Archives for December, 2006

Math in New Orleans

Next week I’ll be travelling to New Orleans to participate in the big Joint Mathematics Meetings. The “Joint” refers to the fact that it is cosponsored by the American Mathematical Society and the Mathematical Association of America (no Life of Brian jokes please.) As you can see, on Saturday the 6th I will be delivering…

Update: December 30, 2006: Somehow it slipped past me that P.Z. Myers had already shredded the Hitchens piece. Sorry about that. By all means have a look at his eloquent demolition as well. Here’s Peter Hitchens weighing in on the evolution/ID dispute, writing for The Mail on Sunday, which I gather is a British newspaper:…

Smullyan on the Ontological Argument

Raymond Smullyan is name that is probably familiar to a lot of readers of this blog. In addition to being a mathematician and philosopher, he is known for being a master of using brainteasers and other puzzles to illuminate sometimes deep ideas in logic, especially Godel’s theorems. He is perhaps best known for his knight/knave…

Fiasco

One of my projects for the winter break has been to read some of the Iraq War books that keep showing up in the local Barnes and Noble. First up: Fiasco: The American Military Adventure in Iraq by Thomas Ricks, senior Pentagon correspondent for The Washington Post. The book makes for strange reading. On the…

A Probability Puzzle, Part Two

The response to Tuesday’s post, currently at 97 comments, has been very interesting. Since some of the commenters appear to be growing restless, I will put off until tomorrow my epic Iraq war post (based on my having recently waded through all 482 pages of Thomas Ricks’ subtly titled book Fiasco) and talk about probability…

Say Hi to the New Kid

And speaking of internal Seed business, take a moment to go say hi to the newest member of the great SB combine: Developing Intelligence. As Bruce Willis once said, “Welcome to the party, pal!”

Reminiscent of Mrs. McCave, who had twenty-three sons and named them all Dave, it seems that The Seed Mothership is having trouble making distinctions among her progeny. This is EvolutionBlog, folks. evolgen offers a different flavor of delectable bloggy goodness. Apparently this is not the first time this particular confusion has happened: Why, it seems…

What Did Delaware Ever Do To Him?

The New Republic‘s Jonathan Chait doesn’t like Delaware: Last night I drove home from northern New Jersey to Washington and it went smoothly enough except that, as customarily happens on such journeys, we hit a wall of traffic halfway through. What was the cause of it? Delaware. Yes, Delaware, that sinkhole of inequity and greed.…

Boom in Bible Publishing

Have a look at at this interesting article, from The New Yorker, about the boom in Bible publishing: The familiar observation that the Bible is the best-selling book of all time obscures a more startling fact: the Bible is the best-selling book of the year, every year. Calculating how many Bibles are sold in the…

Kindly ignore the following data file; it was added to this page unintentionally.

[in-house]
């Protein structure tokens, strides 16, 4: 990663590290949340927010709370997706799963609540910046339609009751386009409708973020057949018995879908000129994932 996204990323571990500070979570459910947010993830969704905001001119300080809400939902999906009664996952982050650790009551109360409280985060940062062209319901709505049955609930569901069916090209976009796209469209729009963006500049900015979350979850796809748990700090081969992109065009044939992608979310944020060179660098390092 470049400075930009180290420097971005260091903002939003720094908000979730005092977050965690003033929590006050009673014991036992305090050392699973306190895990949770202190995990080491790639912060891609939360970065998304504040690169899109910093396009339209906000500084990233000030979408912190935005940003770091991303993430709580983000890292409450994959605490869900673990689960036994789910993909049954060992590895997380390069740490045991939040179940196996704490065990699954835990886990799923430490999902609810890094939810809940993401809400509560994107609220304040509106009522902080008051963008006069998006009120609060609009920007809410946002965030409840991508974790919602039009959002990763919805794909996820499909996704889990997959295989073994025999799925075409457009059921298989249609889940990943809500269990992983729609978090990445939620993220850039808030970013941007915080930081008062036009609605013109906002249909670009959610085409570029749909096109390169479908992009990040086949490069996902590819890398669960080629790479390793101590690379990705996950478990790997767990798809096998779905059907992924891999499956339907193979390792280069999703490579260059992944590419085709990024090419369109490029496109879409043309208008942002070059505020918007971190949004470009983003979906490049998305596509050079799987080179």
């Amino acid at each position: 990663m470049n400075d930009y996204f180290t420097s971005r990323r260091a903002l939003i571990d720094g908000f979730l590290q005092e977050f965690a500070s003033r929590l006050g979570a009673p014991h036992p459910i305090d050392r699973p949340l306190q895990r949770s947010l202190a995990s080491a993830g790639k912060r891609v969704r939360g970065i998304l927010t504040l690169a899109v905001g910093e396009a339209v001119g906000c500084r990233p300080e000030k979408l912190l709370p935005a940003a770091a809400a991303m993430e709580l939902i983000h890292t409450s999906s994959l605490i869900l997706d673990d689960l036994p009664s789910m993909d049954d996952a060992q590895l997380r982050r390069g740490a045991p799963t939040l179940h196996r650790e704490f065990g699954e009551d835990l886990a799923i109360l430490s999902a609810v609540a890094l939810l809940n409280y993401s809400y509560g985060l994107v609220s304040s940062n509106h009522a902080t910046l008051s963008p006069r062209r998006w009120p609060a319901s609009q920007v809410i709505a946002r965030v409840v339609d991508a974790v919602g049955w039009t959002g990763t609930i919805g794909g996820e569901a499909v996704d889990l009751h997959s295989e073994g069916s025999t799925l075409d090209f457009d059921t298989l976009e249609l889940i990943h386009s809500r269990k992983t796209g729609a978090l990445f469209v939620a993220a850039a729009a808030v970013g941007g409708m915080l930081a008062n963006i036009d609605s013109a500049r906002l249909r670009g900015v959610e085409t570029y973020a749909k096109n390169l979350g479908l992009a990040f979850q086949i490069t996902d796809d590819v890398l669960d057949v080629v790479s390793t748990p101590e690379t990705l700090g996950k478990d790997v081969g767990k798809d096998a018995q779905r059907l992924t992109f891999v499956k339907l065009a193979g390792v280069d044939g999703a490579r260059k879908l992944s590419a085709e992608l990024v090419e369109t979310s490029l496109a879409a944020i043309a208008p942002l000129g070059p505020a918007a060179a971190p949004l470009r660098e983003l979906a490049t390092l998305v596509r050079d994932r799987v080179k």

Sastra’s Comment

Commenter Sastra, replying to my previous post on this subject, offers what I thnk is a perfect characterization of much of the response to Dawkins’ book: From what I can tell, most of the sophisticated critics of Dawkins feel that he failed to address what I like to call the Argument from Generalized Vagueness. God…

Courtier’s Reply, Follow-Up

Yesterday I linked to P.Z. Myers discussion of a common anti-Dawkins meme. Specifically, that Dawkins’ arguments in The God Delusion are hopelessly superficial, and that his failure to ponder seriously various works of academic theology render his book incomplete at best, and vapid at worst. Richard Dawkins himself has weighed in on Myers’ comments: Congratulations…

Monty Hall Variants

Speaking of the Monty Hall problem, I recently came across this terrific essay (PDF format), by Jeffrey Rosenthal, a professor in the Department of Statistics at the University of Toronto. Rosenthal discusses several variants of the Monty Hall problem, and shows how a clever application of Bayes’ Theorem helps to distinguish between them. Here are…

Interesting Questions

Actually, many of the questions Marilyn vos Savant got asked in her column are positively ingenious. They also provide a lot of food for thought. Here are a few that caught my eye. As always, feel free to hash them out in the comments: I need glasses to see things at a distance. When I…

A Probability Puzzle

Many of you are familiar with the old Monty Hall problem. You might also be aware that it rose to prominence as a result of a column in Parade magazine by Marilyn vos Savant. After Savant’s initial discussion of the problem, she received a flood of angry letters, some from actual mathematicians, saying that she…

Myers Nails It

In my post about H. Allen Orr’s review of Dawkins’ The God Delusion, I commented that Orr begins with a standard anti-Dawkins argument: that he doesn’t give adequate consideration to all of the internecine philosophical and theological disputes that surround religious questions. P. Z. Myers has the perfect reply to this argument: